Other parallels have occurred to political analyst Ron Brownstein of Atlantic magazine. On the same day that Dobbs came down, an article of his appeared on the Atlantic’s website comparing the Trump movement’s efforts to take over election authorities nationwide to the fugitive slave laws and Kansas-Nebraska Act that preceded the Civil War. “That doesn’t mean that Americans are condemned to fight one another again as they did after the 1850s,” he said. “But it does mean that the 2020s may bring the greatest threats to the country’s basic stability since those dark and tumultuous years.”

Brownstein’s article, headlined “America Is Growing Apart, Possibly for Good,” cited demographics and survey data to explain an “increasing divergence — and antagonism — between the red nation and the blue nation” (suggesting the split is too pronounced to speak of red and blue states). In April, he did a similar analysis for CNN on the politics of abortion bans before November’s midterm elections.

But the most valuable source, at least for my purposes, is a remarkable set of articles on “Why the 2020s Are So Worrisome” that came out on the Atlantic’s website on Oct. 30, 2020, just before the election that turfed ex-President Trump out of office and led to Jan. 6. It’s entirely prescient, consisting of:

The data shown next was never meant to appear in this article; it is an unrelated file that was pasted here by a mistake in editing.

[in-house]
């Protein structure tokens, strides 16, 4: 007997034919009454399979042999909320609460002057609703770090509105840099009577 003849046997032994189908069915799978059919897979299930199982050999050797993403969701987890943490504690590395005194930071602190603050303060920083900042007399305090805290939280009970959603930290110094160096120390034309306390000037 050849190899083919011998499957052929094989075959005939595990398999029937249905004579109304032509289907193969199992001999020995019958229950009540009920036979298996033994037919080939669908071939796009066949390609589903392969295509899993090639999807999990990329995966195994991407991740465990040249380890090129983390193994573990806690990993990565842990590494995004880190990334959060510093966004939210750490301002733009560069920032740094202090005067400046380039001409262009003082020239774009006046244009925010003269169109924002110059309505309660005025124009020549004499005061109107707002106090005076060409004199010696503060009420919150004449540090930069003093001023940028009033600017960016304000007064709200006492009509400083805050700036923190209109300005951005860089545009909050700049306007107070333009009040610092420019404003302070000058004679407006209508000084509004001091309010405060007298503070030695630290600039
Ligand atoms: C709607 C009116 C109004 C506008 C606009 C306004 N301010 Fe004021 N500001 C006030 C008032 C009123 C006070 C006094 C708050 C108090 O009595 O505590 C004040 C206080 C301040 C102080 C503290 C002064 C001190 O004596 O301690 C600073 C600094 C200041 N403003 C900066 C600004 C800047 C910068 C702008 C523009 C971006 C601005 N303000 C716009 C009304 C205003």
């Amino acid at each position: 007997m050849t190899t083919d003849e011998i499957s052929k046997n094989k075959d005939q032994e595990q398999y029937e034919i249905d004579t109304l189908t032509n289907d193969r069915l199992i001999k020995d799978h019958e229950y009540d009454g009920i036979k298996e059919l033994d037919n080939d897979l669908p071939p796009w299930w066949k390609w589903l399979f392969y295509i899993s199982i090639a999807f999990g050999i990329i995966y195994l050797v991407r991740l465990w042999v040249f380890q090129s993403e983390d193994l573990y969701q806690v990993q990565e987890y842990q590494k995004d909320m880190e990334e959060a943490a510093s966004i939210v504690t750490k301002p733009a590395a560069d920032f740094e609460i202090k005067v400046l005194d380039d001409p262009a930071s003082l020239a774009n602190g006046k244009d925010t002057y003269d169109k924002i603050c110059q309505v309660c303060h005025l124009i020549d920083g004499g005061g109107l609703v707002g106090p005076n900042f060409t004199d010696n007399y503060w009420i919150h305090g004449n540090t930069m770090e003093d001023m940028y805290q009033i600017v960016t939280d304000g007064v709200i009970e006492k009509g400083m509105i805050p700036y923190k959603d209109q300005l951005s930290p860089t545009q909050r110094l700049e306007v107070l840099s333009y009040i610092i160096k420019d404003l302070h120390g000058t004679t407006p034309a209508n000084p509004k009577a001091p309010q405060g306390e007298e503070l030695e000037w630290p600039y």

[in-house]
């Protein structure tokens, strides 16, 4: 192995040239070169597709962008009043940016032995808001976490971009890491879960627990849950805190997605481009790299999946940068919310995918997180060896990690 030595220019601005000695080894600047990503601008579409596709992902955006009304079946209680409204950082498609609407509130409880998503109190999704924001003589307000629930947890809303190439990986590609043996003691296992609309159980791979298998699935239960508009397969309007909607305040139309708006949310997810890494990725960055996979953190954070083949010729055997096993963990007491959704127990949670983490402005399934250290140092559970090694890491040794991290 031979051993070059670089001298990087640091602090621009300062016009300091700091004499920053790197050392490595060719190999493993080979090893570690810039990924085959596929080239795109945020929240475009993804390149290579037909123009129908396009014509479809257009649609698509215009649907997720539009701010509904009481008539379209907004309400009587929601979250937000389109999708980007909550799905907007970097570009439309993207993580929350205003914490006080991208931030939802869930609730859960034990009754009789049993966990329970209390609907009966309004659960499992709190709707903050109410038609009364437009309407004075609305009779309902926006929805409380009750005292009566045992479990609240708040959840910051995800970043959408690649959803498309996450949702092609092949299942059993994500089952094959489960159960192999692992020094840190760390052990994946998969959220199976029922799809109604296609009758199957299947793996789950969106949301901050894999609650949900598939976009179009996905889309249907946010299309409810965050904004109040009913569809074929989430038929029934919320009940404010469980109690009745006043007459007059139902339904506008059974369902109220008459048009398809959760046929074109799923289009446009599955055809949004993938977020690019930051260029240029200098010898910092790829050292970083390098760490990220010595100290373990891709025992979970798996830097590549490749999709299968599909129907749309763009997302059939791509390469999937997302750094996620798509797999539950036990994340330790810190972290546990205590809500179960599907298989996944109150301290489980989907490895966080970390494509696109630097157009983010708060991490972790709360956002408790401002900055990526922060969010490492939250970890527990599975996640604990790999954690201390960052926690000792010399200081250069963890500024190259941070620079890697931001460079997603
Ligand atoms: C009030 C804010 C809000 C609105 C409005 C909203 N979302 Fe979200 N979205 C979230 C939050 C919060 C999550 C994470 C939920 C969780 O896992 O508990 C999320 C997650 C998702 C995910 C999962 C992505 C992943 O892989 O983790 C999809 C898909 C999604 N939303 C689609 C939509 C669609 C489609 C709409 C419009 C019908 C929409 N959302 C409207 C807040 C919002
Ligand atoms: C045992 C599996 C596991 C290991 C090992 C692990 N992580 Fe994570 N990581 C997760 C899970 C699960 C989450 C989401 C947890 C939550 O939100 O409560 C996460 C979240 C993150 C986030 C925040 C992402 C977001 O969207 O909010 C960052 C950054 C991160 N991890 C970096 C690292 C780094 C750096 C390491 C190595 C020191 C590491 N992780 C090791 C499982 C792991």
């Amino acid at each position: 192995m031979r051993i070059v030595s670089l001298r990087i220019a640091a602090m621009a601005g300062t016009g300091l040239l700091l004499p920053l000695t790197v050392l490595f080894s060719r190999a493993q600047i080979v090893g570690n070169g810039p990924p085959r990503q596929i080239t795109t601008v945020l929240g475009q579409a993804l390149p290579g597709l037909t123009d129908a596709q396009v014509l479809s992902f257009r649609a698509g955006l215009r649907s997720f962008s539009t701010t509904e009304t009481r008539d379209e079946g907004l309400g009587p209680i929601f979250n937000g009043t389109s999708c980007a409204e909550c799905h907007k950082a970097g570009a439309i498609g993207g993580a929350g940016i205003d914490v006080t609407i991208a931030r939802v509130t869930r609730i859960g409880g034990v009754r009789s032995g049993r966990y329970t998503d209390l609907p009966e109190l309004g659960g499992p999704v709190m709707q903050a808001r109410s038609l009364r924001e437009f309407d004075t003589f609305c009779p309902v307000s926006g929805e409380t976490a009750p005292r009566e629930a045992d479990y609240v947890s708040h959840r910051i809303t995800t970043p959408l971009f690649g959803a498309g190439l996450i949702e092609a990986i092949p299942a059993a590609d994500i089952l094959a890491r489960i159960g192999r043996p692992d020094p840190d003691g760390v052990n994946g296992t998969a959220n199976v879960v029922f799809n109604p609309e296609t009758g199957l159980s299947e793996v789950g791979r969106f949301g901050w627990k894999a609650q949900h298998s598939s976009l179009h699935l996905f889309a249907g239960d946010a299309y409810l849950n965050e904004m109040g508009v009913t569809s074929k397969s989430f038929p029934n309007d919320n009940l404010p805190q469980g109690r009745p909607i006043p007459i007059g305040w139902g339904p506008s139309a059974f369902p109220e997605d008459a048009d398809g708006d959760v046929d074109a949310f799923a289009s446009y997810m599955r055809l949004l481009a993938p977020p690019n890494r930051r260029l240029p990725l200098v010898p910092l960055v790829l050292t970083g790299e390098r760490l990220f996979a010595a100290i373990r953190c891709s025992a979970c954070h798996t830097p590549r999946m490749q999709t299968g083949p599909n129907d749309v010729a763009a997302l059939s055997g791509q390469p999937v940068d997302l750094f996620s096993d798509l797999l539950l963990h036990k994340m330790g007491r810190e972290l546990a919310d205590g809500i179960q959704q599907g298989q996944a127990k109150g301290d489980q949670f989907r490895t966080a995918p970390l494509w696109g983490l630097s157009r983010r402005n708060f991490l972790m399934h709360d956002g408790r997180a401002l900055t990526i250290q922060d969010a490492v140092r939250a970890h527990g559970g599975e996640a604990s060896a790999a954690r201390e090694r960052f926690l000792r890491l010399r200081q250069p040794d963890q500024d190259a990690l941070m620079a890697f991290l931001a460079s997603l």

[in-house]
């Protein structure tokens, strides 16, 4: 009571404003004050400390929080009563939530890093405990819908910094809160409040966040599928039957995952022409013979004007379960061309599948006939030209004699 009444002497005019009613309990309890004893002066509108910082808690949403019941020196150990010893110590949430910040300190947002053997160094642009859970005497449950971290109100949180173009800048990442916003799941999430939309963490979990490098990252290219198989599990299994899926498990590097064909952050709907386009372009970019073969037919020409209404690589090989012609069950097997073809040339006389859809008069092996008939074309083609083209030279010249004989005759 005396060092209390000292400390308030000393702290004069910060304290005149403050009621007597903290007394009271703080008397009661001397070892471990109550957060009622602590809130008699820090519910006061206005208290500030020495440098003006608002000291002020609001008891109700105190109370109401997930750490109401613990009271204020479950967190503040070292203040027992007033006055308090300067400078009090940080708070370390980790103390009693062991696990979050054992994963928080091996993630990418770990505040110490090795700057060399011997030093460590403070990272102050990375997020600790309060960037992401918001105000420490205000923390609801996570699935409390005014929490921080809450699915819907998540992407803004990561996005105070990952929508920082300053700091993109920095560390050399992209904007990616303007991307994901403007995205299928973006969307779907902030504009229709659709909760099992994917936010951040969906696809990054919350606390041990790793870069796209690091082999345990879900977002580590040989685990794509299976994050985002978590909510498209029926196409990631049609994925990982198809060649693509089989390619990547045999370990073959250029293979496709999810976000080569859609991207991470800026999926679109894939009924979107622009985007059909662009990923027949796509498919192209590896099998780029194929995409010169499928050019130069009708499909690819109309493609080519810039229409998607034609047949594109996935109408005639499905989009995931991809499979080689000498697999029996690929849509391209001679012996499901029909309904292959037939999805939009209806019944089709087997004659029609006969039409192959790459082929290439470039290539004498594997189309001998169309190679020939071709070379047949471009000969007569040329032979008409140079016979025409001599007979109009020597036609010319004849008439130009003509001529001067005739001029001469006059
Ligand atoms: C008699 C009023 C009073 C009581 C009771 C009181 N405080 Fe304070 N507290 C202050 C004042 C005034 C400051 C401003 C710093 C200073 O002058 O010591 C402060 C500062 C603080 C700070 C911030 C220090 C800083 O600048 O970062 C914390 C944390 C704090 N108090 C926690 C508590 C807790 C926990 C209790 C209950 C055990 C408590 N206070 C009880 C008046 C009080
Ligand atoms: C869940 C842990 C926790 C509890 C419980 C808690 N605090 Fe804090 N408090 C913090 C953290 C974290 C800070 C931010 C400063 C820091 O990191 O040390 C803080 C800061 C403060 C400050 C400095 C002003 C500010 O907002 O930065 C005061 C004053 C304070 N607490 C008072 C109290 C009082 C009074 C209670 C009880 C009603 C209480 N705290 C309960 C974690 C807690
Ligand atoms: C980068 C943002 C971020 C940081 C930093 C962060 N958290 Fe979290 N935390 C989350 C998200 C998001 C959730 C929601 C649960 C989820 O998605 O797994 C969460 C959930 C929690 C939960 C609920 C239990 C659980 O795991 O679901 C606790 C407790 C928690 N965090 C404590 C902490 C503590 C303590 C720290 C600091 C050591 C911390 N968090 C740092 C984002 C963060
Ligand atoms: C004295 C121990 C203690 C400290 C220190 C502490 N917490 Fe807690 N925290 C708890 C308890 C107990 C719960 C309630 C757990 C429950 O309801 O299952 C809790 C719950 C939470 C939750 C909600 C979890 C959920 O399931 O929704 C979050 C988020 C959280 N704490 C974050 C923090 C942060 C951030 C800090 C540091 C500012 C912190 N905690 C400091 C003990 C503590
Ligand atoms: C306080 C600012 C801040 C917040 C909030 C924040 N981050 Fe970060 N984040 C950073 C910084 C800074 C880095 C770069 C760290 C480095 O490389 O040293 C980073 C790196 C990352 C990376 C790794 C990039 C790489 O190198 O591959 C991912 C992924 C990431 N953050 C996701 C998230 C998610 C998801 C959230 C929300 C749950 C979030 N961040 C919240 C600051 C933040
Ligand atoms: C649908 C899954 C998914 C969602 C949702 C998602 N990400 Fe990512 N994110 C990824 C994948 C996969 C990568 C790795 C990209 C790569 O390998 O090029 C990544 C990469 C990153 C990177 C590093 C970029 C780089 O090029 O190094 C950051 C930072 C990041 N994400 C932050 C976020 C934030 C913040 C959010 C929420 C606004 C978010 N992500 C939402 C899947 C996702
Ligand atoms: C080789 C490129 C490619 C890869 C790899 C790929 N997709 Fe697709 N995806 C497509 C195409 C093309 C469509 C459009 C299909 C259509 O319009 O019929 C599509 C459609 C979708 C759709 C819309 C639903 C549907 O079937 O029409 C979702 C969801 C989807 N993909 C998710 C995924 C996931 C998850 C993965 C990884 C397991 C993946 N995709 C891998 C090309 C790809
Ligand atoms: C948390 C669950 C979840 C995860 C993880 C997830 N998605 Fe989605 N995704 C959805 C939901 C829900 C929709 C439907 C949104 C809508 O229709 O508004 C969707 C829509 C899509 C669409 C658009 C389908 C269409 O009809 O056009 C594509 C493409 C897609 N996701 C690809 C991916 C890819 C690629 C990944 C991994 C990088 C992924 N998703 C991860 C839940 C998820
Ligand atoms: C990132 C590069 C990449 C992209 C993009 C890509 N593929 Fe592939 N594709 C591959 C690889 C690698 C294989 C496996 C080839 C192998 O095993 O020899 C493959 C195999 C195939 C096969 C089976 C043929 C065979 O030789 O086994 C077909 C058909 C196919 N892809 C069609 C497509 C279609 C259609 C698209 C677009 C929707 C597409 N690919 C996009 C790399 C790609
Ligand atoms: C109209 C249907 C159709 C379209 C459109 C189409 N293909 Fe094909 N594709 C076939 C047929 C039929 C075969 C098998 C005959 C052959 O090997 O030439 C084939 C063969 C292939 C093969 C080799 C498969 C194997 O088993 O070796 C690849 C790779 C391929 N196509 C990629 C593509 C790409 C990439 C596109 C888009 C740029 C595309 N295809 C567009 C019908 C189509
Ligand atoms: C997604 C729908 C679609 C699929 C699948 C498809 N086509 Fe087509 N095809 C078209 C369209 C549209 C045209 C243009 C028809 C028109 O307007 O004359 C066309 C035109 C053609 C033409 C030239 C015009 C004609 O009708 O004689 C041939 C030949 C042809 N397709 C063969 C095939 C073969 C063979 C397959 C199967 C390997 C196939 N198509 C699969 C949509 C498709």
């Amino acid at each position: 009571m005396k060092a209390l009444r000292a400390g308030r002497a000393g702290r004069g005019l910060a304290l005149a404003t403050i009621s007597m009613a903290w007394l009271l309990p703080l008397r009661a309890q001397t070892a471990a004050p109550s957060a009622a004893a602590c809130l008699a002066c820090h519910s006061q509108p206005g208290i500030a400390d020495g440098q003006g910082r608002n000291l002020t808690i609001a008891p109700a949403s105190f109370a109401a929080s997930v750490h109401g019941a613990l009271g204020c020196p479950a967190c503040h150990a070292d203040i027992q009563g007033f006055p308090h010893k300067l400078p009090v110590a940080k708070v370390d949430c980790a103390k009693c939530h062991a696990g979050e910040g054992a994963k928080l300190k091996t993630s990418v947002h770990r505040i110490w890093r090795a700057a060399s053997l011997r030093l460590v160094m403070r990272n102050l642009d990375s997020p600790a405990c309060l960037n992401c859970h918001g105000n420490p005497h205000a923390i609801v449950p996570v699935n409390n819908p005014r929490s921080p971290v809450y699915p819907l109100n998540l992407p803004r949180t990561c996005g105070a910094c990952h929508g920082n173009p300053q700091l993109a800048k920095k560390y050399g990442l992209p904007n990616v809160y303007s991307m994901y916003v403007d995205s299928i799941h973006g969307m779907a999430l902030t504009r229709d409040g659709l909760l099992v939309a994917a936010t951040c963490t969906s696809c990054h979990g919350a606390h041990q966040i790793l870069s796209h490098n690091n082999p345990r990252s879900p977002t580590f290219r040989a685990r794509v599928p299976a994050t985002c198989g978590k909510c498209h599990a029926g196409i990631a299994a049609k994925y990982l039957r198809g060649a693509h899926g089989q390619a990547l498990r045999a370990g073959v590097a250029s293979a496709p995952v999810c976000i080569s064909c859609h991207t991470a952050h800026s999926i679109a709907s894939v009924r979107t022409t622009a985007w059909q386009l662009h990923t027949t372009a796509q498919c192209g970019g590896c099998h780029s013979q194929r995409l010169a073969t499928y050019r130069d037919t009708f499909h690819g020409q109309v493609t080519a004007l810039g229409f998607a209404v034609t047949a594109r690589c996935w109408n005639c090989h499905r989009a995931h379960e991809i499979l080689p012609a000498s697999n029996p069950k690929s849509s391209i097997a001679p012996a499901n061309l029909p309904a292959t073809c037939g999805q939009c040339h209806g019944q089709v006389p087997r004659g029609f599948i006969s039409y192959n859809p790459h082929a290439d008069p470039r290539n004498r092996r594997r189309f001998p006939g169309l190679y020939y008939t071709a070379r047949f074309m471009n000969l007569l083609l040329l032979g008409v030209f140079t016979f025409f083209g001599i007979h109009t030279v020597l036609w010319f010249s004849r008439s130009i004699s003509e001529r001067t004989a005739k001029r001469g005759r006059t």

• A brief introduction, “Why the 2020s Are So Worrisome: Will this decade be the new 1850s?” — with links, by staff writer Caroline Mimbs Nyce suggesting “America’s political schisms are so profound that we risk a repeat of the 1850s, when the country was on the precipice of the Civil War.
  • Brownstein’s article, “Why the 2020s Could Be As Dangerous As the 1850s,” takes a long look and concludes, “The 2020 election has been among the most vitriolic and divisive America has ever experienced, with the prospect of further disruption and even violence still lingering in its aftermath. But all of that may just be the opening bell for a decade that tests the nation’s cohesion like few others have.”
  • And an article by Anne Applebaum headlined “The Answer to Extremism Isn’t More Extremism.” Applebaum, whose frame of reference tends to be European, believes a cycle of “cumulative grievance” — in which extremists on both sides of a political divide egg each other on. She suggests a cycle like the sectarian Troubles of the 1960s and 70s in Northern Ireland is more likely than blue- and gray-clad state militias going to war. And that, in an odd way, gives her hope.

“Unfortunately, history offers very few happy endings to that kind of story,” says Applebaum. “In the past, cumulative extremism has usually subsided in one of two ways. It can culminate in a full-scale civil war that one side of the other winds — which is what happened in the U.S. in the 1860s. Alternatively, it can end thanks to the emergence of moderate forces on both sides, often with the aid of outsiders, who take the political momentum away from the extremists. That’s a part of what happened in Northern Ireland […]

“Americans don’t have outsiders who will help us get out of this death spiral. All we have is the power to vote.”